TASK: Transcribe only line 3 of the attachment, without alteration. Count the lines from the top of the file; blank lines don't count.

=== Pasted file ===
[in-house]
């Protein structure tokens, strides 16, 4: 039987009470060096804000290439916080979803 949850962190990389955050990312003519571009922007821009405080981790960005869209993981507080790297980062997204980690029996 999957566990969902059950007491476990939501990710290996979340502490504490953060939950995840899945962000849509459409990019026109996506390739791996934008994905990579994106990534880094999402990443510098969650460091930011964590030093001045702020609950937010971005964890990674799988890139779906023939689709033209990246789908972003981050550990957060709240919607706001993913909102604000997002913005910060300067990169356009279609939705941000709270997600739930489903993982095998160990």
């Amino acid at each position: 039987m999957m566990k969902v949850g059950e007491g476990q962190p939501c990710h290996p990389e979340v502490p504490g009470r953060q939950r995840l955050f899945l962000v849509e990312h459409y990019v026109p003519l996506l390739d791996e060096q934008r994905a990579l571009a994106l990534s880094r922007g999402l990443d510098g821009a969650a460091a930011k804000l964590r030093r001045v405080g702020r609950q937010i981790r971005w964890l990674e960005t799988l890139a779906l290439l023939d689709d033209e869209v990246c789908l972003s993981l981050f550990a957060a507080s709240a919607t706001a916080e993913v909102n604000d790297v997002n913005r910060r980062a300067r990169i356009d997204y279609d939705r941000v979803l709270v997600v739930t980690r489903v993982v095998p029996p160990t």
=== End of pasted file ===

């Amino acid at each position: 039987m999957m566990k969902v949850g059950e007491g476990q962190p939501c990710h290996p990389e979340v502490p504490g009470r953060q939950r995840l955050f899945l962000v849509e990312h459409y990019v026109p003519l996506l390739d791996e060096q934008r994905a990579l571009a994106l990534s880094r922007g999402l990443d510098g821009a969650a460091a930011k804000l964590r030093r001045v405080g702020r609950q937010i981790r971005w964890l990674e960005t799988l890139a779906l290439l023939d689709d033209e869209v990246c789908l972003s993981l981050f550990a957060a507080s709240a919607t706001a916080e993913v909102n604000d790297v997002n913005r910060r980062a300067r990169i356009d997204y279609d939705r941000v979803l709270v997600v739930t980690r489903v993982v095998p029996p160990t």